I think George totally embodies everything that the movie is about, and he's had great range in that he's both directed and performed intense dramatic roles but also comedic roles, and you kind of need someone who can do both of those things. More importantly, George as a guy, both in the movies he chooses to make as an actor and George Clooney the individual, is very idealistic. He identifies wrongs in society and says, "I'm not going to look at Darfur and say, 'Boy what a mess.' I'm going to look at Darfur and I'm going to get satellites to beam images of the tragedy and then goes to meet with world leaders to try and work on a resolution." So if we're going to George and ask him to be in a summer movie, which he doesn't do, there needs to be some kind of merit to it.

So he jumped at the substance more than the sizzle?

We're trying to capture the idealism of the movie, which some might perceive as a little corny, like, "Oh, there's a message to it," he just totally jumped on it on that level. Look, we all love superhero movies and sequels and I'm going to go pay to see every single one of those movies this summer, but if you're going to do something original, albeit based on an existing Disney property, it should have some value and I think that's what he wanted to do.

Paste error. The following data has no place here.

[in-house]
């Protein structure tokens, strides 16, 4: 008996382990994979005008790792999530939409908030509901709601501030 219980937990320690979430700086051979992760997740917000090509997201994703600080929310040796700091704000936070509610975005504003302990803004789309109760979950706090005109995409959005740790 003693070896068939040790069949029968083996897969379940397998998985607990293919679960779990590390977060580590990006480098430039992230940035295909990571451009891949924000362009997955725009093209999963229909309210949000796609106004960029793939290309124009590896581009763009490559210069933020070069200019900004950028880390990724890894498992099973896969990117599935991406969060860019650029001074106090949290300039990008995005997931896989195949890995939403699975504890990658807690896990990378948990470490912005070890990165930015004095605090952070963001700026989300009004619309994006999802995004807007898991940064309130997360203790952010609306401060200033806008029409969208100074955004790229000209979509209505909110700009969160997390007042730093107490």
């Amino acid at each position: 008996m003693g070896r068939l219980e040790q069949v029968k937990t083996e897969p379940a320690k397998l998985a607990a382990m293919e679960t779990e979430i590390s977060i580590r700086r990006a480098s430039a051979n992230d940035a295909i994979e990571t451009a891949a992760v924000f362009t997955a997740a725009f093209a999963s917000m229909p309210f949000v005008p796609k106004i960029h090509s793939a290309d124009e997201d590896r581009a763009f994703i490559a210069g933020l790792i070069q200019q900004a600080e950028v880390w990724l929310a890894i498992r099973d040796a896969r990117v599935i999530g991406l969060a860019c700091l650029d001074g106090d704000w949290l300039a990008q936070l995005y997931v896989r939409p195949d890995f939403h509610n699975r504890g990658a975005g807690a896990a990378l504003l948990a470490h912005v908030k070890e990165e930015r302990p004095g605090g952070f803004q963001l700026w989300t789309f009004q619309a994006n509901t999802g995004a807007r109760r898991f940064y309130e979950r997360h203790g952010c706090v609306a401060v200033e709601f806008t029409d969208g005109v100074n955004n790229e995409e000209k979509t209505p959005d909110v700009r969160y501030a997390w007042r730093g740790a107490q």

Movie fans in particular like to nit-pick time travel. I noticed you sort of side-stepped the whole Doc Brown, "Back to the Future" thing about not interacting with your future self and so on. How did that develop to keep the future and the past and the present all separate?

After season five of "LOST"and the "Star Trek" reboot, I was like, "I'm never doing time travel again, ever, ever, ever." Whether you do paradox or non-paradox, you just can't win. So with "Tomorrowland," it was like, what if it wasn't time travel but it was a machine they built that showed them and told them this is your definite future, but then the whole movie becomes about, well... is it? I was always catalyzed by this Arabian fable called "Appointment in Samarra," which is all about cheating death and, in many ways, is a time travel story. Basically, if you were told about the moment you were going to die and you knew about it in advance, could you avoid it? I always thought that would be a really cool story to tell in the context of a science fiction premise where you built a machine that did that.

Finally, there are some really big scenes in this movie that stand out. Which scene do you think movie fans absolutely must see on the big screen, particularly in IMAX?

I think Casey's extended pin sequence. She rides her bike out and touches the pin and takes this four minute ride through Tomorrowland that Brad designed as one contiguous shot without any cuts. I feel like that, in itself, is sort of worth the price of admission because we're putting this on an IMAX screen, we're not using IMAX cameras to shoot it, so we should probably justify it. As a fanboy and a moviegoer, I'd probably say, "Ok, I'm glad I saw it."

"Tomorrowland" opens nationwide Friday, May 22nd.
categories Movies, Summer Movies